Double-Breasted 

A suit that has had an on-off relationship with the fashion industry since 1990. It practically never makes it into the mainstream, but is never completely gone either.  

The main difference from the other styles is that the Double-Breasted has two rows of buttons instead of one. Therefore, the jackets are also uniquely named, so you can easily distinguish them. 

For example, a double-breasted jacket with a total of six buttons, two of which can be closed, and three decorative buttons are located on the left side, is called a: "button two, show three" or simply "6×2". So six buttons in total and two of them closable. 



The Double-Breasted comes in several variations. These are the most common three.
Source: theartefact.com

These are the most common among the double-breasted jackets.  

They call themselves:  

  • Button two, show three (6×2) 
  • Button one, show two (4×1) 
  • Button three, show three (6×3) 

This suit is most suitable for slim men, as it looks wider with the two rows of buttons.  

However, if you experiment with the different styles, you can find a double-breasted suit for most body shapes.  



Etiquette

If you pay attention, you'll see how wearing a suit with gentlemen is a constant unbuttoning and buttoning. But don't worry, I'll show you the proper suit etiquette here so you know when to unbutton and when to button. Because worse than constantly unbuttoning and buttoning your suit is keeping your jacket closed at the wrong moment.  

With the Single-button it's relatively simple: as soon as you sit down, you open the jacket, when you stand up, you close the jacket again.

The Two-button has the same rules as the Single-button, with some additions. Namely, you never, NEVER close the bottom button. Because it is an insult to King Edward VII, who died in 1901, and your suit is deliberately cut so that this button remains open.

Also, you should always unbutton the suit when you want to put your hands in your pants pocket. If you wear a vest under the jacket, the suit will always remain open.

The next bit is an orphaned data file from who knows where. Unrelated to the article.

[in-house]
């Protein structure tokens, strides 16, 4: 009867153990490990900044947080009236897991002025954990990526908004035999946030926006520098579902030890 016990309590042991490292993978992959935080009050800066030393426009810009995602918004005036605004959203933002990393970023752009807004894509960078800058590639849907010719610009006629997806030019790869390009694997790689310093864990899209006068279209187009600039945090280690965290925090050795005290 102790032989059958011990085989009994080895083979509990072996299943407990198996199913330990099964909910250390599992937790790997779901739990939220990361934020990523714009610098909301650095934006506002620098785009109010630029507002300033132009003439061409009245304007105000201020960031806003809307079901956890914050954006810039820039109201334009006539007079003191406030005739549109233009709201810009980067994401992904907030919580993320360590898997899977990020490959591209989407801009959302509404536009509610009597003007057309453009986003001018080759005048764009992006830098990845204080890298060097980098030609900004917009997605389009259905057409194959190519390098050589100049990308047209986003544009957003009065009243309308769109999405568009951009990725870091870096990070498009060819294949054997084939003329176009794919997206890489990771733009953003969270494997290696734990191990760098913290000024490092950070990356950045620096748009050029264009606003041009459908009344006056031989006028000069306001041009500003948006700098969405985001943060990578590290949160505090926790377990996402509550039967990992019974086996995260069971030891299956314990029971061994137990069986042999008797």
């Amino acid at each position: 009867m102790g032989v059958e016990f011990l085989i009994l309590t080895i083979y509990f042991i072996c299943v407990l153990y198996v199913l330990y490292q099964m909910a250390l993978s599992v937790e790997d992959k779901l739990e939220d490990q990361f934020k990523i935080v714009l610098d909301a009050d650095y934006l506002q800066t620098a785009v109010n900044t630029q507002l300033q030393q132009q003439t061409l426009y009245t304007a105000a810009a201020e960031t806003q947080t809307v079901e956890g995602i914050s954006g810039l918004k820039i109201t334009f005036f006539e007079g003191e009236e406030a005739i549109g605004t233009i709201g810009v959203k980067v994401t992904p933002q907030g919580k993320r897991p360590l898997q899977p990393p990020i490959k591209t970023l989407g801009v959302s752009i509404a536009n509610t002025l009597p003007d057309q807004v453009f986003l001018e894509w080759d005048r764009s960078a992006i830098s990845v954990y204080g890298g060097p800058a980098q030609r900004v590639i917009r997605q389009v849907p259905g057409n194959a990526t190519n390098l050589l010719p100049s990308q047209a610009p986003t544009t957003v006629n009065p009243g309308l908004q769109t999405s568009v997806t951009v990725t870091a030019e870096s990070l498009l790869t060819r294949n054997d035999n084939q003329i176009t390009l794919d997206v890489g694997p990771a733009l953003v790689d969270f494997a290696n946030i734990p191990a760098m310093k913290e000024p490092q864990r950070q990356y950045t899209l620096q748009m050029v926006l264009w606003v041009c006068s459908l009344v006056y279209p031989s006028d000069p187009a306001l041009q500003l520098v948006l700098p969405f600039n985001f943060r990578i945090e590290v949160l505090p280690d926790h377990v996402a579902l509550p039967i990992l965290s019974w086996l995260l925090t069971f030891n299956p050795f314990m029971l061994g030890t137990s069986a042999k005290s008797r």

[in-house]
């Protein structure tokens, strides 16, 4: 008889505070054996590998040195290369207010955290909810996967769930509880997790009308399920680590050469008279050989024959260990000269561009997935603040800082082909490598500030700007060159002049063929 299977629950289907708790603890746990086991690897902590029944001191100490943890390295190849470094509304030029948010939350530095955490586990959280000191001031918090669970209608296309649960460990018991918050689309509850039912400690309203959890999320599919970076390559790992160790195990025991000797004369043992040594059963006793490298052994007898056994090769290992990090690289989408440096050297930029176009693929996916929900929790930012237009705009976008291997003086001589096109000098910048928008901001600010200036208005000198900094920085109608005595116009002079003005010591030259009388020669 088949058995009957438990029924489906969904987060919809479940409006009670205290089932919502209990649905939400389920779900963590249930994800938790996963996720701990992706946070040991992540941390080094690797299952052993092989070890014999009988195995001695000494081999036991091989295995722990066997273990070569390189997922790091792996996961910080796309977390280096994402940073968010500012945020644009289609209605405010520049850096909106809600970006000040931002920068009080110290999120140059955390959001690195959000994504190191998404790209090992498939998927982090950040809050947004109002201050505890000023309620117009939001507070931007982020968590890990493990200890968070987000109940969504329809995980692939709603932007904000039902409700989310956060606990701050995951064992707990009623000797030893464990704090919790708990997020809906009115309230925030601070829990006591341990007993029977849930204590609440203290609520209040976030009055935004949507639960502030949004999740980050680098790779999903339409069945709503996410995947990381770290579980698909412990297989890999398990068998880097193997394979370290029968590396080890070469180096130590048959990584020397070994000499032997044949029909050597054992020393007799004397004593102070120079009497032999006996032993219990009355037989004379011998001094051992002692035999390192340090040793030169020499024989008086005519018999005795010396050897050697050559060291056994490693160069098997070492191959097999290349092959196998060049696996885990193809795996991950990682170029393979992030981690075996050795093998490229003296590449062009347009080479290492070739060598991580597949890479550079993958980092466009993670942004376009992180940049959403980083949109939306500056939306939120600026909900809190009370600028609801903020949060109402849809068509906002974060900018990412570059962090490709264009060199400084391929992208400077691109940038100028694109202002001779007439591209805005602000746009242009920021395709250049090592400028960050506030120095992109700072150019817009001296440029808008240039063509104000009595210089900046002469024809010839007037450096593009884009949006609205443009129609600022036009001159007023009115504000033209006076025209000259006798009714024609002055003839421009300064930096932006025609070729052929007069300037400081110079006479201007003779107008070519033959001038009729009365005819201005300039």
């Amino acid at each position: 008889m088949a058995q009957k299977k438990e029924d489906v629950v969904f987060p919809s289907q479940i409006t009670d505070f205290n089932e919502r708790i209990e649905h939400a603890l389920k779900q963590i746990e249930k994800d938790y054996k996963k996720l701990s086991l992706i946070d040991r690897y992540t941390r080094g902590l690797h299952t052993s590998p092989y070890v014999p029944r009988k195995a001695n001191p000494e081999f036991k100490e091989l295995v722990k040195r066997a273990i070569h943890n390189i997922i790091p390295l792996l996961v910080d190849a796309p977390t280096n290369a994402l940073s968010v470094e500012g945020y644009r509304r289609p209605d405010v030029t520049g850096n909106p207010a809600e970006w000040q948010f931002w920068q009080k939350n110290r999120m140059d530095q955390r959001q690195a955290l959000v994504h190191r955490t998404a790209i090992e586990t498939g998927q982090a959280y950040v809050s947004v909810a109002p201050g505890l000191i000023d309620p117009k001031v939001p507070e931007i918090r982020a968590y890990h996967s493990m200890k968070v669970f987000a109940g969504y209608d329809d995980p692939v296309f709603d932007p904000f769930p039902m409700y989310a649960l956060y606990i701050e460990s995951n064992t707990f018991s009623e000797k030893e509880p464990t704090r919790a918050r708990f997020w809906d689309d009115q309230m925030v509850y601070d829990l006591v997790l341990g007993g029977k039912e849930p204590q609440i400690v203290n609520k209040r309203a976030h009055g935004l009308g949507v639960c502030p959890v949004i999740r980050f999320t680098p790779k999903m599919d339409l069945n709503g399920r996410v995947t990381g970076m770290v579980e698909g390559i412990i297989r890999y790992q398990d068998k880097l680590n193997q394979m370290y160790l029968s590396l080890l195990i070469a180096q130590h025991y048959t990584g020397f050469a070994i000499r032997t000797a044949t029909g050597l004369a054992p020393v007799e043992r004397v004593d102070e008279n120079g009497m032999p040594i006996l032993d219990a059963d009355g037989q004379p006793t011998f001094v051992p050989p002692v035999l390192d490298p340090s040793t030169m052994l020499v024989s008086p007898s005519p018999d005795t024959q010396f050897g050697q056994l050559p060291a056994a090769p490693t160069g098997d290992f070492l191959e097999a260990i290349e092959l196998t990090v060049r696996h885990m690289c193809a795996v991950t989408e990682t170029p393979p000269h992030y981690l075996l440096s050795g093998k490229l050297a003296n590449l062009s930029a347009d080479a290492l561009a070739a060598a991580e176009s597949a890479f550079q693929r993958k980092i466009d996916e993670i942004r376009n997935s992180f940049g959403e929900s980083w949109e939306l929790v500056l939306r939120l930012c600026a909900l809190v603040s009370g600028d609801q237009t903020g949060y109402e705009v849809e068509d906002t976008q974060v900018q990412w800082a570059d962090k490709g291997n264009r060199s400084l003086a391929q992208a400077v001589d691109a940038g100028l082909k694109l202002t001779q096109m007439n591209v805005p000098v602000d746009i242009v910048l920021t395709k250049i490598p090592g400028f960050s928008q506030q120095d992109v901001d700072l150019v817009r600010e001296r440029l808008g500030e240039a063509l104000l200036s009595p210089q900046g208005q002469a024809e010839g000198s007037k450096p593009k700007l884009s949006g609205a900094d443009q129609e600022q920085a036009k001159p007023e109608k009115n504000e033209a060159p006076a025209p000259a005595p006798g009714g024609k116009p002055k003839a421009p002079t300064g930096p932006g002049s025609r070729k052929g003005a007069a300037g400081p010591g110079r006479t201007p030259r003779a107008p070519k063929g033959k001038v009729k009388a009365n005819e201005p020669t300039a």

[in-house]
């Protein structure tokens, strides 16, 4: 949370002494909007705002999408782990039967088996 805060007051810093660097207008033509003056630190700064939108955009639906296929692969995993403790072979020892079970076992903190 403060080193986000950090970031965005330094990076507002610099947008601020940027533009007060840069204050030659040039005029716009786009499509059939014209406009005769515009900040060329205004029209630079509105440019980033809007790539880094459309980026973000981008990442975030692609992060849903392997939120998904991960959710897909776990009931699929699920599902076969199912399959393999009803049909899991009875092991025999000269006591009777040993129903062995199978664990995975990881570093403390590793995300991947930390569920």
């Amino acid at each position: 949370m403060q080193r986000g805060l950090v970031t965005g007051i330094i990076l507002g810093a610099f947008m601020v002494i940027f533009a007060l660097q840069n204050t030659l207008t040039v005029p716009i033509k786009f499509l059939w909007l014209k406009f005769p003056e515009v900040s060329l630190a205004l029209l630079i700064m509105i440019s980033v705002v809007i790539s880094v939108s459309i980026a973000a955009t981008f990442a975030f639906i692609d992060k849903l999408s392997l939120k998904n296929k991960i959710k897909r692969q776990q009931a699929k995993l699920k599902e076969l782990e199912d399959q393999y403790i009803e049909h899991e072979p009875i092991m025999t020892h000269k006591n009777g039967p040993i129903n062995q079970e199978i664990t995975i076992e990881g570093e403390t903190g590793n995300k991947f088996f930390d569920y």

With the Tripple-button, you can usually decide for yourself whether you want to close only the middle button or also the top button. Otherwise, the same standards apply as with the two-button.

The Double-Breasted makes things a little easier for us, because it generally stays closed. It doesn't matter whether you're standing, sitting or have your hands in your pants pocket.

As a rule, you keep the suit jacket on. 

Never be the first to take them off in a meeting. (Unless you are the highest boss in the room).  

Care

In order to give your suit the longest life possible, it is fundamental that you take good care of it.  

Here are some things you need to be aware of: 

  • Suit pants look worn out faster than the jacket, so consider buying two pairs of pants to go with one jacket. 
  • When you hang your suit, make sure it gets the support it needs
  • Hang the jacket on a wide hanger that supports the shoulders nicely 
  • Fold the pants lengthwise in the middle, with the back pockets facing outward, so that the crease is folded and hang them like this over the bar of the hanger, avoiding hangers with clips. 
  • The three-day week: not only you need rest after a long day at work, you should also allow your suit to relax. Make sure that after wearing it once, it can safely breathe for 24 hours before you use it again. 
  • As with shirts, be sure to give your suit enough closet space so it's definitely not jammed in.
  • Brushing: After taking off your suit, brush it briefly with a natural fiber brush. Brush it hanging and make sure it is unbuttoned. 
  • To get the daily wrinkles out of your suit, hang it in the bathroom when you shower. The steam will easily iron out the roughest wrinkles. 
  • Never use an iron! 
  • Your suit should not be dry cleaned more than twice a year. Dry cleaning damages the fabric and the structure of the suit. 
  • Small stains can be perfectly treated with wet wipes 
  • Seasonal suits should be supplied dry and clean 


Conclusion

"Three points ahead of everyone else is like someone posing in a white suit while the rest stand there dressed in trash bags." 

It is part of the cornerstone of every gentleman to be able to wear and care for his suit properly.  

Even if you see hundreds of men in suits every day, you'll be surprised how easy it is to stand out. 

Care for your suit properly 

Wear it with pride. 

And you will be ten steps ahead of everyone. 

Source cover image: Pexels | edited post